As Omicron blazes across the world, defying health measures and border restrictions, governments have been forced to supercharge vaccination efforts and hospitals have braced for a surge in new patients.
In Israel, where Omicron is yet to gain a significant foothold, public health experts warn the country is less than a week away from a surge of tens of thousands of new infections per day.
With the next wave approaching, Israel is now considering something no country has tried before: issuing a fourth vaccine dose to its most vulnerable people.
A vaccine advisory panel of 80 public health experts last week voted to recommend the fourth dose be given to the country’s over-60s and healthcare workers.
With time quickly running out before infections are predicted to swell next week, experts are largely in agreement on the merits of recommending a fourth dose — even without any data to support it.
“There is no evidence that a fourth dose helps. And there is no evidence that it does not harm,” said Professor Ron Dagan, a paediatrician and infectious disease expert who is a member of the vaccine advisory panel and voted in favour of the recommendation.
“But you still have to make a decision.”
The billion-dollar question: will another booster work?
A country of more than 9 million, Israel bet early and heavily on vaccination as a ticket out of the pandemic.
A deal cut between its former prime minister and Pfizer’s chief executive last year ensured a supply of millions of doses to widely inoculate citizens into early 2021, much sooner than the rest of the world.
Half a year later, it led the world with its booster campaign, helping to tame its deadly fourth wave of the Delta variant within a matter of weeks.
An initial trial of a fourth dose began on Monday among 150 staff at Sheba Medical Center on the outskirts of Tel Aviv, and should provide health authorities with an early glimpse into its efficacy within just a couple of weeks.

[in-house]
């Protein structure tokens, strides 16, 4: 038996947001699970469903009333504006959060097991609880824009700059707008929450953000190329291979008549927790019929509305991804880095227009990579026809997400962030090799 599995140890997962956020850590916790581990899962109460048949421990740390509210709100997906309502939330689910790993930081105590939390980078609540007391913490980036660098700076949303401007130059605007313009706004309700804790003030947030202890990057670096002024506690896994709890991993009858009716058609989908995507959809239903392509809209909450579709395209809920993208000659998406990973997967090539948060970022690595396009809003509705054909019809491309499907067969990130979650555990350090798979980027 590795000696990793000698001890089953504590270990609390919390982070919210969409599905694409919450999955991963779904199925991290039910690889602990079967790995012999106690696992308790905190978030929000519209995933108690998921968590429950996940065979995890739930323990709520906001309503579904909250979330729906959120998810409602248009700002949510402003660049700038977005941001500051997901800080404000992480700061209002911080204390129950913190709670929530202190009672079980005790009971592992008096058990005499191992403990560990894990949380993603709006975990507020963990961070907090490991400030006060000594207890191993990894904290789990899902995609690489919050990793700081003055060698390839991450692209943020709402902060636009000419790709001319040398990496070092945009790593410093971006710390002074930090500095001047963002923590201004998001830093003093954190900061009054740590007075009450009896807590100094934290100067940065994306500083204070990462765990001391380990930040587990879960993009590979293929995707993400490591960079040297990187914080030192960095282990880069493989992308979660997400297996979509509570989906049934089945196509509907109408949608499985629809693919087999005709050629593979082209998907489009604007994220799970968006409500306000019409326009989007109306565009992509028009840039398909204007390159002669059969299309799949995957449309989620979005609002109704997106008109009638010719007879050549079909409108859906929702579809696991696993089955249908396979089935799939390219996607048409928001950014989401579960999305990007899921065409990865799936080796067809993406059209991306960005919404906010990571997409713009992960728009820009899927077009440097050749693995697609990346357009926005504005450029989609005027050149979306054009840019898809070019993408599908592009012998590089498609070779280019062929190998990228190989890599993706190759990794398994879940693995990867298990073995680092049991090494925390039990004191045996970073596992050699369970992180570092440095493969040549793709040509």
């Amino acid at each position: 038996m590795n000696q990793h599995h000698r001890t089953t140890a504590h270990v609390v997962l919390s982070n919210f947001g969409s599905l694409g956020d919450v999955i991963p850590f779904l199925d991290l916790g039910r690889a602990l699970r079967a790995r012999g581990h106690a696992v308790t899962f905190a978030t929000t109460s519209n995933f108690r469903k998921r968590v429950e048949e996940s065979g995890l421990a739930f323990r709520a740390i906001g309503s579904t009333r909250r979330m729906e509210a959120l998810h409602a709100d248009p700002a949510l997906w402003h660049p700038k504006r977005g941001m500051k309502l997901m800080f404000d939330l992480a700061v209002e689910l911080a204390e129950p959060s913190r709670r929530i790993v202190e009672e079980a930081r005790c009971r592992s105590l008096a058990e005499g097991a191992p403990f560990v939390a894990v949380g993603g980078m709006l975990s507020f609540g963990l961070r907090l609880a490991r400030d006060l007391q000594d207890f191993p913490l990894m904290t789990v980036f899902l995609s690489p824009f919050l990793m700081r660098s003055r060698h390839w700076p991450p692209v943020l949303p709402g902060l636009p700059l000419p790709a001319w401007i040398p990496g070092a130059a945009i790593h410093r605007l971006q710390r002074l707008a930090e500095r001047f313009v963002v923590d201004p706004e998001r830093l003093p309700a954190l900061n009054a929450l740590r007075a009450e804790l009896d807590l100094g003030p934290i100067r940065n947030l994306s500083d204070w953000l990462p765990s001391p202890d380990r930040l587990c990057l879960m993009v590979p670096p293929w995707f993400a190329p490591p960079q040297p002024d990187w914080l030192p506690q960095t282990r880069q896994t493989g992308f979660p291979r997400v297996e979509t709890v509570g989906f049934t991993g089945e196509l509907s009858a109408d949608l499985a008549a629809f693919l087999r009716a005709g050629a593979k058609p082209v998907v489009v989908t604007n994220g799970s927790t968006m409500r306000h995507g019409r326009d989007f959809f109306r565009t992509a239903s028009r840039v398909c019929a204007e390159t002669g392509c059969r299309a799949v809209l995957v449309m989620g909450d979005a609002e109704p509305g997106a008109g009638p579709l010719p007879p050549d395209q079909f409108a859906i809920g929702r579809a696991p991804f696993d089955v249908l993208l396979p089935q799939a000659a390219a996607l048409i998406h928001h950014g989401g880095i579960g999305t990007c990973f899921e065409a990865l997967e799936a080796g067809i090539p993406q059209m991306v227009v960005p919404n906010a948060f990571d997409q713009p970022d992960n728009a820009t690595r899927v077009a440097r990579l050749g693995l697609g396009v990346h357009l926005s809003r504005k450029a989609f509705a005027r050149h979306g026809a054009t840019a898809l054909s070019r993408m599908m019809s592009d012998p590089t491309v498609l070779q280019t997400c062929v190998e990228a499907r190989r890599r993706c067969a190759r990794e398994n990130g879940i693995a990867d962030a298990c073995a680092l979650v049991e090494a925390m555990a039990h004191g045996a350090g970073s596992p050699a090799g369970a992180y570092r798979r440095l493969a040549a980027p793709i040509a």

“The billion-dollar question is about the efficacy,” said Nadav Davidovitch, a public health professor at Ben-Gurion University who also sits on Israel’s expert advisory panel.
Studies have shown those vaccinated with a third shot have a stronger immune response against Omicron than those vaccinated with only two doses.
However, Israeli researchers have noted a significant fading in immunity among the triple-vaccinated in the four months after the third shot.
Similarly, a briefing published by the UK’s Health Security Agency before Christmas suggested booster shots lost up to 25 per cent effectiveness against Omicron after just 10 weeks.
The waning of immunity from boosters has not extinguished hopes the fourth shot might give the strongest immune response yet in both the number and quality of antibodies it generates.
But the opposite could also happen. One possible scenario is that the fourth dose doesn’t do anything to protect the vulnerable against Omicron in the same way the third did against Delta, according to Daniel Cohen, a professor of epidemiology and preventive medicine at Tel Aviv University.
Another possible downside to a fourth shot is the chance repeated vaccination could somehow wear out the body’s immune response, which has been sometimes observed in other multiple-dose vaccines.
“You may get these kinds of tolerability or desensitisation of cells of the immune system,” Professor Cohen said, explaining this could make the vaccine impotent against disease.
Those concerns, along with others, are seen by some Israeli experts as less consequential risks weighted against the potential protections a fourth dose could offer in the path of an incoming tidal wave of Omicron — even if that potential isn’t grounded in any data.
“The most reasonable thing that can be bad is it won’t work,” Professor Dagan said.
“If this is the worst scenario then fine, let’s go do it.”
Israel could again be the litmus test for the rest of the world
The recommendation for the fourth shot is just that. It’s now up to the Health Ministry’s director-general to decide whether to approve a fourth rollout or not.
Some early data from the Sheba Medical Center trial underway now may come into play in that decision.
Meanwhile, other countries will be watching with interest, even as vaccination efforts lag elsewhere and remain uneven globally.
If a fourth shot is approved in Israel, the data it provides could inform other wealthy countries’ decisions on whether or not to roll out their own fourth-dose programs.
The coming weeks of Omicron’s spread in Israel could also prove important in trying to understand how vaccination might play a role in future management of the pandemic, including the possibility of a fifth dose or more down the track.
“Nobody really knows,” Professor Davidovitch said of the potential for more regular boosters.
“But I think that if I’m making an educated guess, probably not.”
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